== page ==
edited by Henry Rothschild (Charles F. Chapman, coordinating ed), 653 pp, with illus, $65, New York, Academic Press Inc, 1981.
In their effort to present a balanced and comprehensive view of the "biocultural" aspects of disease, the editors of this book have taken on an enormously difficult task, for at least three reasons. The subject itself is, of course, very broad. The contemporary organization of academia tends to keep anthropologists and geneticists far from the mainstream of clinical medicine and epidemiology. The concept of race, which is at the heart of this book, is controversial on all levels—scientific, social, and political. By taking on fundamental issues, however, and attempting to combine a broad range of social sciences, they have produced a most interesting book. For students of the social aspects of public health, it will prove provocative in its theoretical discussion and rich in detail about several important ethnic groups. But interest is in the mind of the reader, and certainly this book is not for everyone; the clinician may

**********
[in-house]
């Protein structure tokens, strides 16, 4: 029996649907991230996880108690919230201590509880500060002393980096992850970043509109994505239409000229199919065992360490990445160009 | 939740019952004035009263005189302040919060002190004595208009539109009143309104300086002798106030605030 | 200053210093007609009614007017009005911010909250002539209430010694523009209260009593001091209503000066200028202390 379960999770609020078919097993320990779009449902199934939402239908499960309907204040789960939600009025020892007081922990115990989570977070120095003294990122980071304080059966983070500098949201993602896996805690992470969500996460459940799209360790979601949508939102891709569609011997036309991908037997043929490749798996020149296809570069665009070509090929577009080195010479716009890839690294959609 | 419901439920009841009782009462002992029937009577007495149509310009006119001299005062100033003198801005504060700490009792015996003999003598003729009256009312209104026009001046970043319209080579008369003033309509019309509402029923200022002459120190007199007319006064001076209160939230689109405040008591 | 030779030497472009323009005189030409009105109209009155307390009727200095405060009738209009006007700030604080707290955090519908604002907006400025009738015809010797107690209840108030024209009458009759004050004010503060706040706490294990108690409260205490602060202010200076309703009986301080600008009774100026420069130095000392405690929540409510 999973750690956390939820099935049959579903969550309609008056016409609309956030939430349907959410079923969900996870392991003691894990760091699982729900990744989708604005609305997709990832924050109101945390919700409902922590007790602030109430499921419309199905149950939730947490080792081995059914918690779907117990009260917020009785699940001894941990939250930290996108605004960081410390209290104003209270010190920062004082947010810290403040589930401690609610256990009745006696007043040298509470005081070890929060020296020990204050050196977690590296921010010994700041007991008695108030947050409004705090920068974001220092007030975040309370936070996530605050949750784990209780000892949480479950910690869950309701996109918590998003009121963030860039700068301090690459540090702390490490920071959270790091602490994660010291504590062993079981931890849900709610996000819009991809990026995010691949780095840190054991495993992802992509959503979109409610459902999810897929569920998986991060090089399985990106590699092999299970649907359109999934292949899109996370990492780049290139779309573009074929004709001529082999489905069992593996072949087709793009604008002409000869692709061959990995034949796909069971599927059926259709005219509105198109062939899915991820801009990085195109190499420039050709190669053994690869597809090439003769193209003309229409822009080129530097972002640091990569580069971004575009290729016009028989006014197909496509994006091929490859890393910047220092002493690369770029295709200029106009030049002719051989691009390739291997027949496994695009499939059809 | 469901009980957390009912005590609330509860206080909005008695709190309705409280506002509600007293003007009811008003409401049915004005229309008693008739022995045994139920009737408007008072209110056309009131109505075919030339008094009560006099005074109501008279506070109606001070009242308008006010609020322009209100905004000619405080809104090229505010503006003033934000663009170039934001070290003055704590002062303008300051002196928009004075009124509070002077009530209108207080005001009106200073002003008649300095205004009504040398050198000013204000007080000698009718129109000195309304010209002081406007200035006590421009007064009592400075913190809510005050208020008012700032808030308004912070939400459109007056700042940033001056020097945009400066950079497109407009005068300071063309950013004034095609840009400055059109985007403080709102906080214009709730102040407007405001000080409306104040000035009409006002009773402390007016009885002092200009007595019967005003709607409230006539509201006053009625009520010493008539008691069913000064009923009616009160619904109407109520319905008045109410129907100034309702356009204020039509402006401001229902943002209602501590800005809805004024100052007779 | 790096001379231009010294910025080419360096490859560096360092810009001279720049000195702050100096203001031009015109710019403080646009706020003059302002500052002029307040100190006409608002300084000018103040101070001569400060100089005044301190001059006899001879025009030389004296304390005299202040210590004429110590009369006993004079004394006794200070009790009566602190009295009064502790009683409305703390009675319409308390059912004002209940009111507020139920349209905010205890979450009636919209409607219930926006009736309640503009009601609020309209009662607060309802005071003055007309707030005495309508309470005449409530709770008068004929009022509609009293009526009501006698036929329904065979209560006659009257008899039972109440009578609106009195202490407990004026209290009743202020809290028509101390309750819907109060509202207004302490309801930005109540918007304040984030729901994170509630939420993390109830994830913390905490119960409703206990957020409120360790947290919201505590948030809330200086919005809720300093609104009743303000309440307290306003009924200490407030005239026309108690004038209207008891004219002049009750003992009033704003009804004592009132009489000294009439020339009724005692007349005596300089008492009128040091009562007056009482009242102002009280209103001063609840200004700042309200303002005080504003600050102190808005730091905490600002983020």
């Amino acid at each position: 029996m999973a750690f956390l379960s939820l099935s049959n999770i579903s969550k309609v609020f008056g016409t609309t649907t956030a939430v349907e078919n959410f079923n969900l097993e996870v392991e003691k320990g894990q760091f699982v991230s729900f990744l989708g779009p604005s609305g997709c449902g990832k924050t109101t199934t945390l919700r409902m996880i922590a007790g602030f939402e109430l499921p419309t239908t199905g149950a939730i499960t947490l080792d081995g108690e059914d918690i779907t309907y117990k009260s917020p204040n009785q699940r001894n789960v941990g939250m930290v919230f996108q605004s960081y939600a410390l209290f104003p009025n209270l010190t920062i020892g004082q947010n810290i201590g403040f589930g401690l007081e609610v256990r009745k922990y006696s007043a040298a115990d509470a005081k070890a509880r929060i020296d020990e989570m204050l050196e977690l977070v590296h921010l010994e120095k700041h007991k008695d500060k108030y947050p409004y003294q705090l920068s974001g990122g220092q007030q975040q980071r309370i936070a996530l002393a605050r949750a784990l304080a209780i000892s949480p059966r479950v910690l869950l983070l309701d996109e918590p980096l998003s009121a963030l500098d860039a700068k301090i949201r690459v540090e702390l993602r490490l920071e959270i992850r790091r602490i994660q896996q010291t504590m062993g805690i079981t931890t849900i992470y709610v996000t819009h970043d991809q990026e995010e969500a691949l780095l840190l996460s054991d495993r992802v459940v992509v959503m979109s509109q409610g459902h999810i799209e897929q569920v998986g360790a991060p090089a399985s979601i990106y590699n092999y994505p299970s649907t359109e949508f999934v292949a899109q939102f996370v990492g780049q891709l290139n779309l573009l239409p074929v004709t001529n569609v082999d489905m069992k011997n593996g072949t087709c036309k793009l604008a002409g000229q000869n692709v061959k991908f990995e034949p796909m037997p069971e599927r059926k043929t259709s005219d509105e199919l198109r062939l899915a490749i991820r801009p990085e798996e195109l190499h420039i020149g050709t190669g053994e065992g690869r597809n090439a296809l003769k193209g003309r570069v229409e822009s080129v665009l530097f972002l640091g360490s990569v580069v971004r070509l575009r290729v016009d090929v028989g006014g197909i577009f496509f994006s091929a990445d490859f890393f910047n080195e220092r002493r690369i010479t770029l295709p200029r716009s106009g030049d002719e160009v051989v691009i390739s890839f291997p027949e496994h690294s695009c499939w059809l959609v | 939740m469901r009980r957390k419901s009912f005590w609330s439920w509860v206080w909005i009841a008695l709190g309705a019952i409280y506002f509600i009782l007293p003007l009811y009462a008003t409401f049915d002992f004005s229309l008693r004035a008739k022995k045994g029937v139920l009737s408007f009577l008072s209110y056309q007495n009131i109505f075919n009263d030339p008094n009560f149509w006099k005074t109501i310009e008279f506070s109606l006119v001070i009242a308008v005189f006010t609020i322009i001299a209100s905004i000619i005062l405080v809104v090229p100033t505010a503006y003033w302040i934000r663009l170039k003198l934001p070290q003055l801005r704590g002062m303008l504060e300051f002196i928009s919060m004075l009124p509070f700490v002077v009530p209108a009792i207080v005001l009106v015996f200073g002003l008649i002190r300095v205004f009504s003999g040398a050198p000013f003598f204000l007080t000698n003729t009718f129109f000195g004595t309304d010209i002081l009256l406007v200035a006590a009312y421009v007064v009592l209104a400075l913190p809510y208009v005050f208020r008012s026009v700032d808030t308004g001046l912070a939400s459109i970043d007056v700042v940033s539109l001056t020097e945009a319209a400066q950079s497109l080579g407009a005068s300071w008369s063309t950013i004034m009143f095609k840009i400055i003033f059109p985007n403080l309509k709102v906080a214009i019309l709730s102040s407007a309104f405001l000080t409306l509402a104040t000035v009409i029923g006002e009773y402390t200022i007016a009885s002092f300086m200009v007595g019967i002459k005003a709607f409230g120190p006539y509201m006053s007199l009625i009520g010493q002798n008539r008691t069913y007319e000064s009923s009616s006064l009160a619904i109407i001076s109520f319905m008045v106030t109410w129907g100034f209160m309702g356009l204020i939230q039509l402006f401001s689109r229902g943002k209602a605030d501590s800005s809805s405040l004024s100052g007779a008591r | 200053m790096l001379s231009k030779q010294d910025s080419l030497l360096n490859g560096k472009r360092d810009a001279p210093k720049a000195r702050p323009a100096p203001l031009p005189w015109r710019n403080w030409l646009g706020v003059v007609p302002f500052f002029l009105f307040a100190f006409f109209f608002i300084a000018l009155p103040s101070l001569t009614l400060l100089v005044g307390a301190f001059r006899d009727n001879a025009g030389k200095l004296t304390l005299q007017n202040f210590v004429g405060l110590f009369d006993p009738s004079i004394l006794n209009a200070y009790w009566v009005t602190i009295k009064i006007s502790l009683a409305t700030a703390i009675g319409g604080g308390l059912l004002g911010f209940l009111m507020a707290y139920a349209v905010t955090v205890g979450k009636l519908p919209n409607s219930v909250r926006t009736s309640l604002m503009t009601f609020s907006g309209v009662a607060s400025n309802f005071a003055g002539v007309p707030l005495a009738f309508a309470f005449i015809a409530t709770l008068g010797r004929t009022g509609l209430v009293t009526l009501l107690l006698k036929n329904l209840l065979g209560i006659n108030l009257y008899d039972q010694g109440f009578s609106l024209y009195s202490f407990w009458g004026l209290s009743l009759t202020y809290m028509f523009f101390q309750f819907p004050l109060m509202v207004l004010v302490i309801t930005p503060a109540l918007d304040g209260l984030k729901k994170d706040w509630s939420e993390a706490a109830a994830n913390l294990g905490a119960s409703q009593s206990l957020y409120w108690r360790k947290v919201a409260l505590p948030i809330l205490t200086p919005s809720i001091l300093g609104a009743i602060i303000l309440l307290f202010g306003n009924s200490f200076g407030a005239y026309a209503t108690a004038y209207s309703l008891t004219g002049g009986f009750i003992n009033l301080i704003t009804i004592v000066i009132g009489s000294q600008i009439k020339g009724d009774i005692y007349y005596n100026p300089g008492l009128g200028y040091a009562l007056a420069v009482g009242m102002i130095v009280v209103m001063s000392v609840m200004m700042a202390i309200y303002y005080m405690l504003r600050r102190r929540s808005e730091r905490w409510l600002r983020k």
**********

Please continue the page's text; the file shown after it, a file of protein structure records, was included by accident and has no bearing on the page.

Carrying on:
Cooper R. Biocultural Aspects of Disease. JAMA. 1982;248(2):238. doi:10.1001/jama.1982.03330020074037